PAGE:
Blake seeks to provide the Golden String which can lead us through the labyrinth of our experience or his own poetry.

Monday, September 8, 2014


Yale Center for British Art
Plate 10, Copy M
Blake lived in what some call The Age of Reason. He is said to be one of the first Romantics who ushered in a new age which demonstrated that reason, without emotions and longings is insufficient to satisfy the whole man. In his poetry Blake made reason, in the form of his Zoa Urizen, one of the major sources of the failures of society to provide for its constituents. The Age of Reason had destroyed patterns of religion, government and economics. Although intending to free man from bondage, reason's efforts had brought about forms of enslavement. Man was set on the path of materialism and reductionism when he became dependent primarily on reason. He was reduced to a being without faith, stability, security or liberty.
Blake's thesis was that reason had been elevated to a place of dominance over the other aspects of man's psyche. Reason then built a world where men were valued as instruments of production not compassion, where children were not nurtured or protected from exploitation, and where women were forced into defensiveness. The observation that reason imposed one view onto all, without variation or exception, caused Blake to react against the position he saw reason carving out for itself.
Quoting from an earlier post:
"Urizen wanders about the world spinning the web of religion, carving the laws of God and unable any longer to see into the closed tents of the Eternals. Urizen, the Superego, has created a dilemma; he can say 'Thou shalt not,' but he can't say 'Thou shalt.' (“Without a vision the people perish.” Proverbs 29:18.) Urizen is at an impasse from which he cannot extricate himself. The divided self, without the Spirit or Imagination lacks the ability to live the life of joy, peace, forgiveness and brotherhood."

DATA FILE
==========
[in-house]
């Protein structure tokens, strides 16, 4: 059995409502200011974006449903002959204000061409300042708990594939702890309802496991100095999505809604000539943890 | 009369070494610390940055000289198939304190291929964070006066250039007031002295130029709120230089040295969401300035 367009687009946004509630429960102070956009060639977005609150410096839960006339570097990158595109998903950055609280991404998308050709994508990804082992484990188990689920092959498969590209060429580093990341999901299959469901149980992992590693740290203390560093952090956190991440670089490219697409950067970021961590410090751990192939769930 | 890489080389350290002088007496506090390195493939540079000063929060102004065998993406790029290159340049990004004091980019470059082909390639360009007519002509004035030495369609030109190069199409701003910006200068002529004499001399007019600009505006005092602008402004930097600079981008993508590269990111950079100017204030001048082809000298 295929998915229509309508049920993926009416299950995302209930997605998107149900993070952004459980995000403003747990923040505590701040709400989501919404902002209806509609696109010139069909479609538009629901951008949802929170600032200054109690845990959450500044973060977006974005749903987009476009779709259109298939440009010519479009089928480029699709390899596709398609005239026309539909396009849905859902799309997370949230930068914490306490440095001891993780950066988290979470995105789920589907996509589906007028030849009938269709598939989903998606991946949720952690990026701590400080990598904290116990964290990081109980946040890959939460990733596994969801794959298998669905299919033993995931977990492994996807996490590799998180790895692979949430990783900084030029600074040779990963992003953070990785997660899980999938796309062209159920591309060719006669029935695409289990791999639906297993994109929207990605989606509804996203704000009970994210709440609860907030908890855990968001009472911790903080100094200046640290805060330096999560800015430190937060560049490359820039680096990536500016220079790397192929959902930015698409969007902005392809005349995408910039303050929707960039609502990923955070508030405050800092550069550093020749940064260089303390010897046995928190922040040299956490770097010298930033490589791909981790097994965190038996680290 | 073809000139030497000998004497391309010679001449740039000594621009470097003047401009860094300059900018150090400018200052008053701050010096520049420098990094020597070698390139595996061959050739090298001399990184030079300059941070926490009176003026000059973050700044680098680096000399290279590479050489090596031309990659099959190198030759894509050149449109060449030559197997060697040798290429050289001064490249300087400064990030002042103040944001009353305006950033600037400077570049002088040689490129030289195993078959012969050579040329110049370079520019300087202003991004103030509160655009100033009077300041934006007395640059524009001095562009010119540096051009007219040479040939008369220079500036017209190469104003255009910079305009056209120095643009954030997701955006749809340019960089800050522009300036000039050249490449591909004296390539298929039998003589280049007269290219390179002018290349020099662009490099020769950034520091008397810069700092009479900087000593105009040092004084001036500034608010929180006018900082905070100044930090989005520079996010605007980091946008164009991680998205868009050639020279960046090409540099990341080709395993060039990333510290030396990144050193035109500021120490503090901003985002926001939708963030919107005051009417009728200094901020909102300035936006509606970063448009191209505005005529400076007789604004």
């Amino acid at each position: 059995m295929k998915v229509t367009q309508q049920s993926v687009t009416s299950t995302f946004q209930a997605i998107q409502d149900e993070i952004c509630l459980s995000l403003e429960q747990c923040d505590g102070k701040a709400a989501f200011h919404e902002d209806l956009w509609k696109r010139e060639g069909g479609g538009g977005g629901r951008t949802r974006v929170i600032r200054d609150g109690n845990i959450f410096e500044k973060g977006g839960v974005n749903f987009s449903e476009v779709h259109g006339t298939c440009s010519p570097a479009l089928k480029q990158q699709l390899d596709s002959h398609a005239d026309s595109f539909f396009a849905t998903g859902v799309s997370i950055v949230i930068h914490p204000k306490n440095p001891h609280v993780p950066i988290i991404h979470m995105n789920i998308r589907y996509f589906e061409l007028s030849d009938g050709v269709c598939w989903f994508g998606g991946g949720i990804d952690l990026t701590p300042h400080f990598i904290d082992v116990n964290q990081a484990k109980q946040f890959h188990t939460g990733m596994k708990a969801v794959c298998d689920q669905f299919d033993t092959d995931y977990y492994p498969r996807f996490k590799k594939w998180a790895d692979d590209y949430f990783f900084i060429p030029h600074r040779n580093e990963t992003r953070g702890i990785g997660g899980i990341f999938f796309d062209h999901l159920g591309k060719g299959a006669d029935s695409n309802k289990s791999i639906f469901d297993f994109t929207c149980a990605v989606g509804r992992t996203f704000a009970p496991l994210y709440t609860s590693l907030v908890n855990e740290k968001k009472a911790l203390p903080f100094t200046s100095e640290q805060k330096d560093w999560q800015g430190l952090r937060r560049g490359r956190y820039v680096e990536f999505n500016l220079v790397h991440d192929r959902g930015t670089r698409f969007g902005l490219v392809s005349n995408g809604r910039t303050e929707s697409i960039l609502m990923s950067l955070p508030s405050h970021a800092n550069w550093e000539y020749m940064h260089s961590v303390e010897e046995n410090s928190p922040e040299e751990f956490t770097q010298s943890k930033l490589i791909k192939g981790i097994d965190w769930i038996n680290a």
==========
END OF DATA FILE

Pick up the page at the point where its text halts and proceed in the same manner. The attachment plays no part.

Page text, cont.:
America, Plate 7, (E 53)
"Lover of wild rebellion, and transgresser of Gods Law;
Why dost thou come to Angels eyes in this terrific form?
Plate 8
The terror answerd: I am Orc, wreath'd round the accursed tree:
The times are ended; shadows pass the morning gins to break;
The fiery joy, that Urizen perverted to ten commands,
What night he led the starry hosts thro' the wide wilderness:
That stony law I stamp to dust: and scatter religion abroad      
To the four winds as a torn book, & none shall gather the leaves;
But they shall rot on desart sands, & consume in bottomless deeps;
To make the desarts blossom, & the deeps shrink to their fountains,
And to renew the fiery joy, and burst the stony roof."

Song of Los, (E 68)
"Thus the terrible race of Los & Enitharmon gave
Laws & Religions to the sons of Har binding them more
And more to Earth: closing and restraining:                      
Till a Philosophy of Five Senses was complete
Urizen wept & gave it into the hands of Newton & Locke"    

Book of Urizen, Plate 4, (E 72)
"6. Here alone I in books formd of metals
Have written the secrets of wisdom                            
The secrets of dark contemplation
By fightings and conflicts dire,
With terrible monsters Sin-bred:
Which the bosoms of all inhabit;
Seven deadly Sins of the soul. 

7. Lo! I unfold my darkness: and on
This rock, place with strong hand the Book
Of eternal brass, written in my solitude.

8. Laws of peace, of love, of unity:
Of pity, compassion, forgiveness.          
Let each chuse one habitation:
His ancient infinite mansion:
One command, one joy, one desire,
One curse, one weight, one measure
One King, one God, one Law."

Four Zoas, Night VII, PAGE 80, (E 355)
"And Urizen Read in his book of brass in sounding tones   

Listen O Daughters to my voice Listen to the Words of Wisdom
So shall [ye] govern over all let Moral Duty tune your tongue
But be your hearts harder than the nether millstone
To bring the shadow of Enitharmon beneath our wondrous tree   
That Los may Evaporate like smoke & be no more
Draw down Enitharmon to the Spectre of Urthona
And let him have dominion over Los the terrible shade

Compell the poor to live upon a Crust of bread by soft mild arts
Smile when they frown frown when they smile & when a man looks pale
With labour & abstinence say he looks healthy & happy
And when his children Sicken let them die there are enough
Born even too many & our Earth will be overrun
Without these arts If you would make the poor live with temper
With pomp give every crust of bread you give with gracious cunning 
Magnify small gifts reduce the man to want a gift & then give with pomp 
Say he smiles if you hear him sigh If pale say he is ruddy
Preach temperance   say he is overgorgd & drowns his wit
In strong drink tho you know that bread & water are all
He can afford   Flatter his wife pity his children till we can   

Reduce all to our will as spaniels are taught with art"

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